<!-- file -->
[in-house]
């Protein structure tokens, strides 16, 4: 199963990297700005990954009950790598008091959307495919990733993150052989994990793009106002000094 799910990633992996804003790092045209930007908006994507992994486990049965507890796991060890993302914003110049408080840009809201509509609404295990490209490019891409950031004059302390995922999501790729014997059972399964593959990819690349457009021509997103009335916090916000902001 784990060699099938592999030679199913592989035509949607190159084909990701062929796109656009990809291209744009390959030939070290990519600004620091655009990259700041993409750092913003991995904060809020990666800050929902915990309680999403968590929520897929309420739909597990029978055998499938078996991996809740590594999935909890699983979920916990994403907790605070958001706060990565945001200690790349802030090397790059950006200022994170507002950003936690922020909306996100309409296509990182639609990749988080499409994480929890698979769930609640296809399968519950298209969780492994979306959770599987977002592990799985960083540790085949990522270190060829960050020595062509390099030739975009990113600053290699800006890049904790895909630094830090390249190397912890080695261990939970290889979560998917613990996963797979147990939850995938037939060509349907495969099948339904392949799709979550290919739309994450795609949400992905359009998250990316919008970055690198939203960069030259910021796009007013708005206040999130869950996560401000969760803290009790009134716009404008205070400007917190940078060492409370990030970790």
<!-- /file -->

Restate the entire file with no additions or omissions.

[in-house]
């Protein structure tokens, strides 16, 4: 199963990297700005990954009950790598008091959307495919990733993150052989994990793009106002000094 799910990633992996804003790092045209930007908006994507992994486990049965507890796991060890993302914003110049408080840009809201509509609404295990490209490019891409950031004059302390995922999501790729014997059972399964593959990819690349457009021509997103009335916090916000902001 784990060699099938592999030679199913592989035509949607190159084909990701062929796109656009990809291209744009390959030939070290990519600004620091655009990259700041993409750092913003991995904060809020990666800050929902915990309680999403968590929520897929309420739909597990029978055998499938078996991996809740590594999935909890699983979920916990994403907790605070958001706060990565945001200690790349802030090397790059950006200022994170507002950003936690922020909306996100309409296509990182639609990749988080499409994480929890698979769930609640296809399968519950298209969780492994979306959770599987977002592990799985960083540790085949990522270190060829960050020595062509390099030739975009990113600053290699800006890049904790895909630094830090390249190397912890080695261990939970290889979560998917613990996963797979147990939850995938037939060509349907495969099948339904392949799709979550290919739309994450795609949400992905359009998250990316919008970055690198939203960069030259910021796009007013708005206040999130869950996560401000969760803290009790009134716009404008205070400007917190940078060492409370990030970790």